Peter Wallison on Wednesday lamented the poor understanding people have of the underlying causes of the financial crisis, arguing that a false narrative of the crisis led to the Dodd-Frank Act and continues to stymie real reform in the financial sector.
Wallison, a member of the Financial Crisis Inquiry Commission and a financial policy expert at the American Enterprise Institute, discussed his recent book Bad History, Worse Policy: How a False Narrative About the Financial Crisis Led to the Dodd-Frank Act during a lunch event hosted by Americans for Tax Reform.
"The Dodd-Frank Act is the most intrusive, the most regulatory, the most comprehensive financial regulation since the New Deal, and there’s really no comparison with the New Deal," he said. "This piece of legislation is truly extraordinary."
Wallison said the narrative of the crisis championed by the press and liberal politicians is that Republican deregulation and greedy big banks are to blame.
The media is suspicious of capitalism, Wallison said. They view it as "Darwinian," the "enemy of equality," and an "inherently unstable system that results in crashes time and time again." Regulatory agencies also have an interest in the conventional narrative. "Whenever they fail, they get more power," Wallison said.
But this narrative is wrong, Wallison argued. "Anyone in the financial industry will tell you it wasn’t financial deregulation," he said, although even the financial institutions themselves did not fully understand the causes of the crisis at the time.
Wallison spent about five minutes outlining his version of the causes of the crisis.
The government created Fannie Mae and Freddie Mac to buy home mortgages from banks in order to free up capital at those banks and permit more loans. And according to a 1992 piece of legislation, 30 percent of the home mortgages that Fannie Mae and Freddie Mac bought had to be from individuals at or below the area’s median income level.
The 1992 legislation also gave the Department of Housing and Urban Development the power to raise the requirement. By 2005, 55 percent of all mortgages bought by the two government-owned mortgage-backing institutions were for low-income individuals .
While Fannie and Freddie could meet the initial 30 percent requirement without too much trouble, the steadily increasing requirement forced the two institutions to lower their underwriting standards for mortgages. They reduced the minimum FICO credit score and began accepting mortgages with no down payment—two of the most important indicators for the quality of a mortgage.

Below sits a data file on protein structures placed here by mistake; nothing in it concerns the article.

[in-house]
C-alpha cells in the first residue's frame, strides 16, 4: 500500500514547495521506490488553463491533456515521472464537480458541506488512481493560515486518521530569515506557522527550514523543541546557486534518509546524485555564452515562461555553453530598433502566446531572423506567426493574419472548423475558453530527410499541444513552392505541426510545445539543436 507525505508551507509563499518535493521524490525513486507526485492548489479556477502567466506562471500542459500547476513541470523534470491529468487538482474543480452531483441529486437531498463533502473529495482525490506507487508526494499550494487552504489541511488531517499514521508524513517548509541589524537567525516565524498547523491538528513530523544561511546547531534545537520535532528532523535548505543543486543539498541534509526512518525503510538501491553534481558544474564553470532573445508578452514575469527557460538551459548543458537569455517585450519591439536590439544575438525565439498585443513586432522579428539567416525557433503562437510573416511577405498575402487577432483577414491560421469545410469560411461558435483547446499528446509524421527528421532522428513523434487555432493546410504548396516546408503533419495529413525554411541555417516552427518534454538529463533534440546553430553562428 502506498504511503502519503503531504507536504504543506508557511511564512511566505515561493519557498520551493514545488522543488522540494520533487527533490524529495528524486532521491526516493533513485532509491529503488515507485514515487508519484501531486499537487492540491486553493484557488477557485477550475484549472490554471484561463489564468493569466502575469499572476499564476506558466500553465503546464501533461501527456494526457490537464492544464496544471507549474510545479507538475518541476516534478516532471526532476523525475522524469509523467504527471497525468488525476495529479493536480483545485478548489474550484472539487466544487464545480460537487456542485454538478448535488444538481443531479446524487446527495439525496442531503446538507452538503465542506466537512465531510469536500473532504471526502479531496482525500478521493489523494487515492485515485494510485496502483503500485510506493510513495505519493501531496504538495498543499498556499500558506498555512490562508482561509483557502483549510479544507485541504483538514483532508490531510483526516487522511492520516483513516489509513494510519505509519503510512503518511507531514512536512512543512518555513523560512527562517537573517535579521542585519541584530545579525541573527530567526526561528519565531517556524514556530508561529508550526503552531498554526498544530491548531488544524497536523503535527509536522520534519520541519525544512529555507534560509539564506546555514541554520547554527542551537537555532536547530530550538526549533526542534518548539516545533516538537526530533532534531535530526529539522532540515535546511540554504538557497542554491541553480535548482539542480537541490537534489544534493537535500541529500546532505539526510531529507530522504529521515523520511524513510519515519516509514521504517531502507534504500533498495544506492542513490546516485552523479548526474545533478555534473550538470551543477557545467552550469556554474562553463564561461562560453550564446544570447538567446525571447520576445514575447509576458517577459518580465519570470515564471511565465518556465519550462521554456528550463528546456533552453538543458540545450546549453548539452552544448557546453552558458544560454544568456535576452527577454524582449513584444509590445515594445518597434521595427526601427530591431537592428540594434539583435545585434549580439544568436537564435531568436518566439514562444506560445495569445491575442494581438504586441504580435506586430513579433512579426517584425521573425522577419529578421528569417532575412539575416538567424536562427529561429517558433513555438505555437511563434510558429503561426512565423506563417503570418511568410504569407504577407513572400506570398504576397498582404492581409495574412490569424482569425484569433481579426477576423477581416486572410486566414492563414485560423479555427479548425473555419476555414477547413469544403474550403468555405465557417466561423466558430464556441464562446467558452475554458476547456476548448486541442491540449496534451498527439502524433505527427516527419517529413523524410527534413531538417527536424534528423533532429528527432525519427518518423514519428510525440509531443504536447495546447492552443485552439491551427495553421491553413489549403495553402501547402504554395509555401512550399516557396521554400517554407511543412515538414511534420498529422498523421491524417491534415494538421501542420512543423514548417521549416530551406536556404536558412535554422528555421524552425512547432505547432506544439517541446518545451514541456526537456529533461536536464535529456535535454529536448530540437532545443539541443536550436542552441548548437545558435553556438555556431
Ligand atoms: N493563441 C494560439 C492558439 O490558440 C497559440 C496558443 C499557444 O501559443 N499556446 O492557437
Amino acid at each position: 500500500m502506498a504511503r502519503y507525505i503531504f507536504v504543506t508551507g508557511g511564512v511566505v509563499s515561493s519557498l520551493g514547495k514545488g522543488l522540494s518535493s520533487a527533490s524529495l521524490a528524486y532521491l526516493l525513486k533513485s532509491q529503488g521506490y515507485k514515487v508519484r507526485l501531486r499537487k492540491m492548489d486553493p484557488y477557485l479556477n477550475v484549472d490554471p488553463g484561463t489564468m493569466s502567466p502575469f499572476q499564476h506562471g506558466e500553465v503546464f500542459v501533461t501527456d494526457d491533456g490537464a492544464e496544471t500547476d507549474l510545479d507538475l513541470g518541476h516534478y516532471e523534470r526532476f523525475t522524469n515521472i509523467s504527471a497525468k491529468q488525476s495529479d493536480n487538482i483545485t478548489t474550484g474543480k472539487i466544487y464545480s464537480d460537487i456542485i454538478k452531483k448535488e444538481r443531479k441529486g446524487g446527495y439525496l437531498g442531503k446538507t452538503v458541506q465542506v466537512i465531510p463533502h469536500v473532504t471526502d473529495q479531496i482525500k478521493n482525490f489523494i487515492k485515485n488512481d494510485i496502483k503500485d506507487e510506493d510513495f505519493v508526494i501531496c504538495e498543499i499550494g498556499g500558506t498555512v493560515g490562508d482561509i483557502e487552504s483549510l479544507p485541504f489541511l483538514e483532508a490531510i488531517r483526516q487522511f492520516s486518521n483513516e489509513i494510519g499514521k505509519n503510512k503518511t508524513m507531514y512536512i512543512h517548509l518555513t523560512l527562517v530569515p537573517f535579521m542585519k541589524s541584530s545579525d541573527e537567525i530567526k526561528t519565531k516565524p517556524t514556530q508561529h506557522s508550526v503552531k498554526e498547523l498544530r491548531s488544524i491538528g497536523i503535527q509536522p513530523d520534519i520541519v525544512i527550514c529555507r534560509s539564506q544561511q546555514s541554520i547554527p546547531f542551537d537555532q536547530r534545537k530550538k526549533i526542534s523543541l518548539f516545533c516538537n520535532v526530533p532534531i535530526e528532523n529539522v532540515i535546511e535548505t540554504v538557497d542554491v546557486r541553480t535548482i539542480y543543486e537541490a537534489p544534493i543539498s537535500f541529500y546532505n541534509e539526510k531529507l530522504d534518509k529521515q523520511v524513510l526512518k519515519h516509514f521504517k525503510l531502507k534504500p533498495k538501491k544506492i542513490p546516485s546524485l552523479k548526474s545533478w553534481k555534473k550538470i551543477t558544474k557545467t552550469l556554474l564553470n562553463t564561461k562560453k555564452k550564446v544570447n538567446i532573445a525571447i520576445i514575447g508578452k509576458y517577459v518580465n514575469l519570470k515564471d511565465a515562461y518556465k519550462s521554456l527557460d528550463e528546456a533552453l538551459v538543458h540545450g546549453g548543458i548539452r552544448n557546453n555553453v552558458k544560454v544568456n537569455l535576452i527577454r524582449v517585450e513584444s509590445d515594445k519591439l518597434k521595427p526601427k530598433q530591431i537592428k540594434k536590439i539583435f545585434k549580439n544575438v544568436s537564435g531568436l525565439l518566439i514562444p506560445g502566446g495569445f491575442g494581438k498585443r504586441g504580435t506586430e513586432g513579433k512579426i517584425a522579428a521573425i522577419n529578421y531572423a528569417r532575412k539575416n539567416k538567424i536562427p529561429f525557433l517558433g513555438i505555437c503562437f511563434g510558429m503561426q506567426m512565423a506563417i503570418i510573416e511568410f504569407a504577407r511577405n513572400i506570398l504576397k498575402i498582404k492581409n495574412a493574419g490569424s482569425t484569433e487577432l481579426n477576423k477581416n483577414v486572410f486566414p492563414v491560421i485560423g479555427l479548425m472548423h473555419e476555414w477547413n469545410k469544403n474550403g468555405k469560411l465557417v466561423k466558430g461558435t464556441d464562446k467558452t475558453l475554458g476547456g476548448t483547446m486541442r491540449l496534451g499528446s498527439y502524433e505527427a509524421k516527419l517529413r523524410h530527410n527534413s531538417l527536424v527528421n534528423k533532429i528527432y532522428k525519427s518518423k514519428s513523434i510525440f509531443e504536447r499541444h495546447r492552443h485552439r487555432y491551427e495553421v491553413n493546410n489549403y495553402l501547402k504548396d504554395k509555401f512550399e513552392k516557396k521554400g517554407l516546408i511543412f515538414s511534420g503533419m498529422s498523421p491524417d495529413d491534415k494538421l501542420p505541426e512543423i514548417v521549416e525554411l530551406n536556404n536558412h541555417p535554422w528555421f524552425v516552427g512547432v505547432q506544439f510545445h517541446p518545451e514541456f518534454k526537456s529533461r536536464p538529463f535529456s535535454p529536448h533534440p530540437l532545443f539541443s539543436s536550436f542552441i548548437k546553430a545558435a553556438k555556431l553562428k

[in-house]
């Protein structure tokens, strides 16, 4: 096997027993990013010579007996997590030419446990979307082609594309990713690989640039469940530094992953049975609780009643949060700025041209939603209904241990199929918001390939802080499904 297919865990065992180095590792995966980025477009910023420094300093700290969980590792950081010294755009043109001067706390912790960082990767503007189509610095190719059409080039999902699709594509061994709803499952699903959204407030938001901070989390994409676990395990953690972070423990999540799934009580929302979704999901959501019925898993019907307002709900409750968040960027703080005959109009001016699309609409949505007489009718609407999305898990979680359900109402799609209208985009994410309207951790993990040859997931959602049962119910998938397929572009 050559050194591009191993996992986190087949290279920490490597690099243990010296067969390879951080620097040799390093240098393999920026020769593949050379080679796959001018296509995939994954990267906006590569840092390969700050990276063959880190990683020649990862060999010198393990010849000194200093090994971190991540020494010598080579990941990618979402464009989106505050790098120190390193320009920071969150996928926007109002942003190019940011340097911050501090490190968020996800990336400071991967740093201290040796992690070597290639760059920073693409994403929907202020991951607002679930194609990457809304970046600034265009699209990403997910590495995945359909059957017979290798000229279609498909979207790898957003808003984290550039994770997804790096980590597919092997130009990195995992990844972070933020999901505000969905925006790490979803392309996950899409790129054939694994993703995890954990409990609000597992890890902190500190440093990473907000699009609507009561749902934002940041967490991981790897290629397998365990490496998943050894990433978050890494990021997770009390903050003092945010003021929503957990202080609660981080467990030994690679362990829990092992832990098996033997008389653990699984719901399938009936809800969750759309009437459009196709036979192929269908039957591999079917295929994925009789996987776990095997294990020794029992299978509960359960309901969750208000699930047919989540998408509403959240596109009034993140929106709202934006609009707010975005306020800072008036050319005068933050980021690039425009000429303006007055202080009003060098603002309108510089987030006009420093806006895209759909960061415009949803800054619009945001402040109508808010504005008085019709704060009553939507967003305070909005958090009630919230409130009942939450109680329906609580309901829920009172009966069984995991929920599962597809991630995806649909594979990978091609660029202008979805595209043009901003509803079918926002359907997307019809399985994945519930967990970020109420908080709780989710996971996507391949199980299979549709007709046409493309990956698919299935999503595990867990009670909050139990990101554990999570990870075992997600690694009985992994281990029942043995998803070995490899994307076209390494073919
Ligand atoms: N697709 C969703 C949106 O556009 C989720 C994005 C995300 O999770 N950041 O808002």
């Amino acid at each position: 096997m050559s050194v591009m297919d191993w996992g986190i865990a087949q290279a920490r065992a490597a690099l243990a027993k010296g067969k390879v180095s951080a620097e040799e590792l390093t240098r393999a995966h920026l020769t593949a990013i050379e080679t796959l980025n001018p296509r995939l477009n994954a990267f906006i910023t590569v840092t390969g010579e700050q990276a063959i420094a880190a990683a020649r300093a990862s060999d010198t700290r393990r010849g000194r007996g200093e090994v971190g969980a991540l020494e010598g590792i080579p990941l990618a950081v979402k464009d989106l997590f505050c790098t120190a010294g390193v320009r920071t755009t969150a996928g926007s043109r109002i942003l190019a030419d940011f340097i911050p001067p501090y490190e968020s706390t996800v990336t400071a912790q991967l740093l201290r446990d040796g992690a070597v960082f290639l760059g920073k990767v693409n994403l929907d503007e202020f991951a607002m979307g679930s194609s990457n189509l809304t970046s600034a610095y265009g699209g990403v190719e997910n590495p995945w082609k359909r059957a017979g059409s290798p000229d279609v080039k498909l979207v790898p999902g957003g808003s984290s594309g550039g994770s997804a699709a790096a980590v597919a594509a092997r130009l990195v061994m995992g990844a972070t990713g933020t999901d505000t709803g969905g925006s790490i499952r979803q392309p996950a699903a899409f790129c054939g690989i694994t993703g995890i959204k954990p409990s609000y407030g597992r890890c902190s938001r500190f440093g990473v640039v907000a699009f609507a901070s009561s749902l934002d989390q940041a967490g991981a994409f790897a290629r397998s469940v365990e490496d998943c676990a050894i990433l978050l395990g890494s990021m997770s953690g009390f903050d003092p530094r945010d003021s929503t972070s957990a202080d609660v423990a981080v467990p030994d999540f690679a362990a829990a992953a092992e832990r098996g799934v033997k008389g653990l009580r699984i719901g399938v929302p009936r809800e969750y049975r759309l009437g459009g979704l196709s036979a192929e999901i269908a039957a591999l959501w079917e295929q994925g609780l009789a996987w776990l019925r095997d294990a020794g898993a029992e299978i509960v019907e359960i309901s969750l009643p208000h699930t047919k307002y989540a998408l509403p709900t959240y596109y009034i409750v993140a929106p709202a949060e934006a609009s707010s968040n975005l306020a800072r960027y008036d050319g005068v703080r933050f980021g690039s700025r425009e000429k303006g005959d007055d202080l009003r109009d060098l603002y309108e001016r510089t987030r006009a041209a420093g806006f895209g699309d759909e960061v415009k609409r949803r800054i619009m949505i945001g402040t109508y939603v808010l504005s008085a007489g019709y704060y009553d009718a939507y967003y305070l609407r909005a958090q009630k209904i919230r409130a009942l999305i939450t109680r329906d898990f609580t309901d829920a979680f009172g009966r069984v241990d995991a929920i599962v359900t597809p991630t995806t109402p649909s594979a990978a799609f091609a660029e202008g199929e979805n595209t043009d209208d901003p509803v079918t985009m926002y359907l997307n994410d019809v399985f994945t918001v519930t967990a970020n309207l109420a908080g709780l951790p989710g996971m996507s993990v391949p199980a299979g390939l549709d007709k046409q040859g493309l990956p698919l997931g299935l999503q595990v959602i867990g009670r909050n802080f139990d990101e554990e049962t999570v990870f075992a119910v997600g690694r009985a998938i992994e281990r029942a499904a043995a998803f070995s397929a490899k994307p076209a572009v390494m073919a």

"Over time, these poor quality mortgages stacked up in the financial system," Wallison said. Half of all mortgages in the United States—28 million out of 55 million—were subprime or very low quality by 2008. And of these 28 million loans, three quarters were on the federal government’s books.
A housing bubble had been building since 1997, Wallison said, and when the bubble began to deflate, many of these low-quality mortgages defaulted. Many financial institutions that had bought so-called "mortgage-backed securities" began to struggle.
Private financial institutions did indeed buy these sub-prime mortgages, but the government created the primary market for them, Wallison added.
"When Lehman Brothers collapsed, panic ensued," he said.
Congress enacted the Dodd-Frank financial reform act in response to the crisis. The legislation was an attempt to fix the underlying causes of the crisis—causes that were understood in light of the accepted narrative. Dodd-Frank "implements the left’s view of what was wrong," Wallison said.
"It does not do anything to deal with the government’s involvement in the housing market," he said.
According to the regulations under Dodd-Frank, the lender now has the burden to show that the borrower can afford the mortgage. However, if the lender sells the mortgage to the Federal Housing Administration, Fannie Mae, or Freddie Mac, the lender is no longer liable for selling a bad mortgage.
"So what we are doing here, then, is recreating again the same system that we had before where low quality mortgages are preferentially going to go to the government … because the government wants to increase home ownership for people who otherwise can’t afford homes," Wallison said. He predicted America could have another financial crisis in 10 to 15 years.
"The Republicans at least have begun to see what actually happened … and have recognized that the Dodd-Frank Act was a mistake," Wallison said.
Florida Republican Sen. Marco Rubio attributed the financial collapse to government policies in his response to the president’s State of the Union address. His statement lit up the "left wing blogosphere," Wallison said.
"Look, this is one of the most thoroughly researched topics out there, and every piece of the government-did-it thesis has been refuted," Krugman fumed.
Wallison expressed hope that Dodd-Frank could be substantially changed if Republicans take control of the Senate and presidency in 2016.
"This is not a hopeless case," he said.